Note: This blog is the eleventh in a series of posts on teaching the Gospel of Matthew. You can find the first blog on teaching Matthew HERE.
The final section in Matthew as Jesus arrives in Jerusalem focuses on Jesus’ teaching about the end of the world. In the narrative, the discussion is precipitated by the disciples’ questions about the temple and the end of the world. Matthew is also answering an important question for his readers about the relationship between the kingdom of God and the eschaton—the end of the world. The outline for the section looks like this:
VI. Section 6 – The Kingdom and the End (19:1-25:46)
A. The Fifth Set of Narratives (19:1-23:39)
B. The Fifth Discourse – The Olivet Discourse (24:1-25:46)
The narrative portion of Section 6 includes Jesus’ teaching on the kingdom of God, several parables about the kingdom, and the events that happen after Jesus arrives in Jerusalem (e.g. the triumphal entry, the cleansing of the temple, and the “woes” he pronounces upon the religious leaders). The final major discourse in Matthew is the Olivet Discourse, in which Jesus teaches specifically about the gospel, the kingdom of God, and how they relate to the end of the world. Below is what I included in my handout as I taught this material in my church. Note: some of the language below is adapted from the study notes on Matthew that I wrote for the Worldview Study Bible (Holman Bible Publishers, 2018).
Jesus’ Final Days in Jerusalem (19:1-23:39):
There are some notoriously controversial passages in this section, most notably: Jesus’ teaching on divorce, his teaching about “eunuchs,” and his teaching about money related to the “rich young ruler.” Here are a few notes that might help you read those passages:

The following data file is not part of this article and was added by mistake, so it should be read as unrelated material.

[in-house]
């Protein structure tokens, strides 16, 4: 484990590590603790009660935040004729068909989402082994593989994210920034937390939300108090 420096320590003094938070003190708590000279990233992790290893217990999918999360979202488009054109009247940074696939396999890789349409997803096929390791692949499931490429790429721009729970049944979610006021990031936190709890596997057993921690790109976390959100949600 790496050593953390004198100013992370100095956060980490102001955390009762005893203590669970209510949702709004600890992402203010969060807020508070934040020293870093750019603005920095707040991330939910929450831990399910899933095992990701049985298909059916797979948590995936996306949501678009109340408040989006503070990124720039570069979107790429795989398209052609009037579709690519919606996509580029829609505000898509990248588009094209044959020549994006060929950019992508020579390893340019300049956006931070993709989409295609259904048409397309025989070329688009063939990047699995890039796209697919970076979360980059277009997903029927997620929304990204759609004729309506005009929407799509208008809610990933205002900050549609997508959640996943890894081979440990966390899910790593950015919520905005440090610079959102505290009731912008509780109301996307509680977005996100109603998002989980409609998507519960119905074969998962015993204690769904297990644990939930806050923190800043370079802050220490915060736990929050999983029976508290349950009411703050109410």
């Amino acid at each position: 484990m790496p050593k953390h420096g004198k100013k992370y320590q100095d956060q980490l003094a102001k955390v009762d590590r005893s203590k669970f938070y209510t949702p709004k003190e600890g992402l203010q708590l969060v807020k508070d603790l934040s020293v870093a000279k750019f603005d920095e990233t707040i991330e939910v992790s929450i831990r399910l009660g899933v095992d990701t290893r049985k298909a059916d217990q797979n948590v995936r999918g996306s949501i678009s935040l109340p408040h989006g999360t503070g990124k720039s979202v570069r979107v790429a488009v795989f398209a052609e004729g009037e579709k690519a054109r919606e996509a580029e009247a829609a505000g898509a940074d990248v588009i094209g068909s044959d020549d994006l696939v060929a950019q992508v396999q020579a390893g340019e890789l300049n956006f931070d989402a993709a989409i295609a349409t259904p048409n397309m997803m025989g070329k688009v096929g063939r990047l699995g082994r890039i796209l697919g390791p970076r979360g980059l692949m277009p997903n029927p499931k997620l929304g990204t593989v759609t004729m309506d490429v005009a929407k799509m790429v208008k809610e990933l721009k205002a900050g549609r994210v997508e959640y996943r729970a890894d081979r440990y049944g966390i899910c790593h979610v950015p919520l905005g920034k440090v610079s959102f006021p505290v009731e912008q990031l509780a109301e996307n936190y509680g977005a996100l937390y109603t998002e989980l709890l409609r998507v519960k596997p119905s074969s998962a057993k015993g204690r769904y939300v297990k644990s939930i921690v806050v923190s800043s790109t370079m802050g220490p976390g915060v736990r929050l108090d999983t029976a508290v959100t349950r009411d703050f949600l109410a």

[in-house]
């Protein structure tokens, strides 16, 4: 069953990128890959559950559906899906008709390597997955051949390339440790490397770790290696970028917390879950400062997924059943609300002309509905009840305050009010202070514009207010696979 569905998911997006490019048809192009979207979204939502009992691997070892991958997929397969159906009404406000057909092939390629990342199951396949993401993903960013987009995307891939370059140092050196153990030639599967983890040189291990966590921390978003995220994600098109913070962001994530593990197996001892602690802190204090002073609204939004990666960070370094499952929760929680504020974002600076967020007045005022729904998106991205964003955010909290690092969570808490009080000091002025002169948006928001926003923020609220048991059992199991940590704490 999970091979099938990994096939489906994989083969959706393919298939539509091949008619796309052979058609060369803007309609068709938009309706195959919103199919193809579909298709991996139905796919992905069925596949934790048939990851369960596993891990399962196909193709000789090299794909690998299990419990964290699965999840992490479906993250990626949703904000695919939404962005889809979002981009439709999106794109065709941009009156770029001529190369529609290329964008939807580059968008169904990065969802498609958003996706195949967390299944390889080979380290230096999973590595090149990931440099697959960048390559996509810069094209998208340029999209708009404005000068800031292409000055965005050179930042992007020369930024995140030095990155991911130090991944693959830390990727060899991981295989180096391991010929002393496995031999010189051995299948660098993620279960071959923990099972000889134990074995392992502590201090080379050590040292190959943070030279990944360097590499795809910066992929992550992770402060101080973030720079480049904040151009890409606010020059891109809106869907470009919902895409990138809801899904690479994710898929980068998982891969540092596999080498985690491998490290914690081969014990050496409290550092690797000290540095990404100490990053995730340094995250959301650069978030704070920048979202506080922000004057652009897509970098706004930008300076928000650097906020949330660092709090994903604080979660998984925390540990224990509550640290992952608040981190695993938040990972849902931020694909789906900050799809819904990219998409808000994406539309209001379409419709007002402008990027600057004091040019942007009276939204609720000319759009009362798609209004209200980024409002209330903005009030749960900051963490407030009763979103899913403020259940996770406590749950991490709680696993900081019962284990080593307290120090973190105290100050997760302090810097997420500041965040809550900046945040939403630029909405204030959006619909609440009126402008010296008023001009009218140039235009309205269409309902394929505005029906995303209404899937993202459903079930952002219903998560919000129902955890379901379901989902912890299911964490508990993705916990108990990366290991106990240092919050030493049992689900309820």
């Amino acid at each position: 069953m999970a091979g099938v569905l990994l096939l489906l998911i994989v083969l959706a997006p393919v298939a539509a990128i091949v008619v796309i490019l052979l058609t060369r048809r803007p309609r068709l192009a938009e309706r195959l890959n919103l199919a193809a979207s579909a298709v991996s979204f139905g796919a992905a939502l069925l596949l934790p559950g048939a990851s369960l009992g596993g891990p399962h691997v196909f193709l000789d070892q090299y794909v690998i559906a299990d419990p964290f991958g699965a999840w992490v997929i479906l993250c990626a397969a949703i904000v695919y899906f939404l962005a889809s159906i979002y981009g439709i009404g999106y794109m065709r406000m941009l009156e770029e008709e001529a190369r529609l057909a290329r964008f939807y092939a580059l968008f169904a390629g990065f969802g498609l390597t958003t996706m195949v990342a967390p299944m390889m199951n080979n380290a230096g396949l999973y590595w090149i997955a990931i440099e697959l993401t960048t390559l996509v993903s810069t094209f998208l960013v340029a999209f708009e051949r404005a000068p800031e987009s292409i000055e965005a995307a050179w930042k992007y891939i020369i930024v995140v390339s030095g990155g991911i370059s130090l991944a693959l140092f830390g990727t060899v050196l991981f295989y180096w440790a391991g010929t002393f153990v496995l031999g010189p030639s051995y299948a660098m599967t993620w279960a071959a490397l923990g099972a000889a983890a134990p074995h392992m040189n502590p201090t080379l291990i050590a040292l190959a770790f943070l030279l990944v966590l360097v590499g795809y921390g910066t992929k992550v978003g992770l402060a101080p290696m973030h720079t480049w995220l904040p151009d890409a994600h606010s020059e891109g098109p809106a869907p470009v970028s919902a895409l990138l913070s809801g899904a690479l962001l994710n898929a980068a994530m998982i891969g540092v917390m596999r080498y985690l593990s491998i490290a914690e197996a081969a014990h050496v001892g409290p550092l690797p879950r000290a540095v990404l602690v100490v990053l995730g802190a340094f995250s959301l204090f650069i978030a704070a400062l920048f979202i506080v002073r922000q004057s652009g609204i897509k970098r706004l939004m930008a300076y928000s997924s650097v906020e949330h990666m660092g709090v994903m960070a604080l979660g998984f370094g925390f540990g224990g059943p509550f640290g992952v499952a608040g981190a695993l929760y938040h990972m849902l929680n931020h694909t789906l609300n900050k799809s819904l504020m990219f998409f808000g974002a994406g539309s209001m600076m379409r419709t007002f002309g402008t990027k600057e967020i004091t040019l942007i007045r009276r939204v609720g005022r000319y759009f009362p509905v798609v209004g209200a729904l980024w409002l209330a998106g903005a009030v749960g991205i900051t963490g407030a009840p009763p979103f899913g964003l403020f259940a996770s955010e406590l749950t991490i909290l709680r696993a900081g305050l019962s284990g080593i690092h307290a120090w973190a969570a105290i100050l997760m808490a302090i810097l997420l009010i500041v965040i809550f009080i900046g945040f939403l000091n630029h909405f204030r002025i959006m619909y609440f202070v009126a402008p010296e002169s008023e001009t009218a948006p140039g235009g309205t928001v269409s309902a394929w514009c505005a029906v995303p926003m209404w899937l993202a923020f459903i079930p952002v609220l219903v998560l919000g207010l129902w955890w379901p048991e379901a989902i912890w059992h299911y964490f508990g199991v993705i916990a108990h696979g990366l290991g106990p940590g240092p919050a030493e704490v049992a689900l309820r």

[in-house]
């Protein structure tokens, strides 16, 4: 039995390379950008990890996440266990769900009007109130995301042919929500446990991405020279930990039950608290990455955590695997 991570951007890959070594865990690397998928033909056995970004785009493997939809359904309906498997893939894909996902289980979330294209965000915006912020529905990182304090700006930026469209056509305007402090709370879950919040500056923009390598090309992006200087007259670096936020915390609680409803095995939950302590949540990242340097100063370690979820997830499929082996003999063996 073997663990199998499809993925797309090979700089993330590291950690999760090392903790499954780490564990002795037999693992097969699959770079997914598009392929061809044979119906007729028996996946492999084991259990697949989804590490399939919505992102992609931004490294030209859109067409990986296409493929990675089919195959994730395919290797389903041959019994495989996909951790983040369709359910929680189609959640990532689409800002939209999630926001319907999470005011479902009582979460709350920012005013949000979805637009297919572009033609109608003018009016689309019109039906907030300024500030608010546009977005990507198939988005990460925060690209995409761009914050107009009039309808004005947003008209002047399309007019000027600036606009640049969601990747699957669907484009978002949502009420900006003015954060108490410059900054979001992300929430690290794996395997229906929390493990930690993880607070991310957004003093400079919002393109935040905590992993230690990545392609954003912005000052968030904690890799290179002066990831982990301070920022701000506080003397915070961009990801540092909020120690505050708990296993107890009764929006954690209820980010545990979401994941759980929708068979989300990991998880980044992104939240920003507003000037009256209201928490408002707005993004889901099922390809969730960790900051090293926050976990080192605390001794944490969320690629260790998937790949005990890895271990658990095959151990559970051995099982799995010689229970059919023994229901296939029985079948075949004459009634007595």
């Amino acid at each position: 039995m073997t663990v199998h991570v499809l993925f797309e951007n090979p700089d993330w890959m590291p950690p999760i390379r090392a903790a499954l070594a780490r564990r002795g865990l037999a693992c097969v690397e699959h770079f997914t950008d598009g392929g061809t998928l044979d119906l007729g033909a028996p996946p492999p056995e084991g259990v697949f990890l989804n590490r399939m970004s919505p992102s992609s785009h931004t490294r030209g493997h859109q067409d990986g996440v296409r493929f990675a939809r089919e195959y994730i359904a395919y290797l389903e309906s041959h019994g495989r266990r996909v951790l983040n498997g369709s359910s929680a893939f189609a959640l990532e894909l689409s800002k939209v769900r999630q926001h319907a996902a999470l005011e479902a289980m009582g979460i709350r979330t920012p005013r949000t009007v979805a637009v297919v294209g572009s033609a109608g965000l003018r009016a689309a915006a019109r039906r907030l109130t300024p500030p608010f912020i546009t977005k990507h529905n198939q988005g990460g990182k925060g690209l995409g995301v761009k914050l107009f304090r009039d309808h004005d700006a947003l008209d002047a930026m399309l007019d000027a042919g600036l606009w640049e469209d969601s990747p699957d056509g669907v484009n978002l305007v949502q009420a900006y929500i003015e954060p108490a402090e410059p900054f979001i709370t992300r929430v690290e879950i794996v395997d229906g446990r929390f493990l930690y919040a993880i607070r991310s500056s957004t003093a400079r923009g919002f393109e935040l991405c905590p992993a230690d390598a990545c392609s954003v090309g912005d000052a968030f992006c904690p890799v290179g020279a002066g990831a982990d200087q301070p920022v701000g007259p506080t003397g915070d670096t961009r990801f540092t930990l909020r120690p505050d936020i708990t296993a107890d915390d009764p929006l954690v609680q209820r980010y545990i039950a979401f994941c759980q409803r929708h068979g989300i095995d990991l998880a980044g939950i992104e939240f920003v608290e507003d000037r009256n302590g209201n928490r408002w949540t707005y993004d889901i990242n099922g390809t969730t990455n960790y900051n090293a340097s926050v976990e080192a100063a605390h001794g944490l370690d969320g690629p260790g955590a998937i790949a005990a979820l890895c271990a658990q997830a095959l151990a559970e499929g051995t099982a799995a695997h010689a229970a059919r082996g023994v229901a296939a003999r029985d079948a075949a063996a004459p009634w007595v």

In Matthew 19:3 we read the second time Jesus comments on divorce in Matthew. Here Jesus expands on his earlier comments. God never intended for anyone to divorce—what God has joined together, man must not separate. But because the world is filled with sinners who are prone to victimize the weak, in cases of sexual immorality, God allows for divorce and requires those seeking a divorce to conform to certain legal requirements (see Dt 24:1-4).
In Matthew 19:12 Jesus uses the term eunuch to describe someone who does not engage in normal marital sexual relations. Just as there are some people who cannot have normal sexual relations because of congenital bodily defects and some who cannot because their genitals have been intentionally or accidentally mutilated (e.g. castration), there are some who voluntarily abstain from marriage and sex in order to focus on serving the kingdom of heaven.
In Matthew 21 Jesus rides into Jerusalem as an intentional and public fulfillment of the messianic prophecy in Zechariah 9. This sparks an outbreak of messianic fervor in Jerusalem. The crowds line the streets and shout, “Hosannah to the Son of David!” As Matthew has repeatedly made clear, they misunderstand the nature of Jesus’ kingdom and are expecting the Messiah to deliver them from Roman oppression (much like the disciples misunderstood back in Matthew 20:20). When Jesus does not live up to their expectations, they very quickly turn on him (e.g. Matthew 27:20-23). It is likely, in fact, that they were expecting Jesus to ride into Jerusalem and go straight to Herod’s palace or to a Roman garrison to start the revolution, but instead he rides to the temple and throws all the religious leaders out. This marks a dramatic turning point in public perception of Jesus.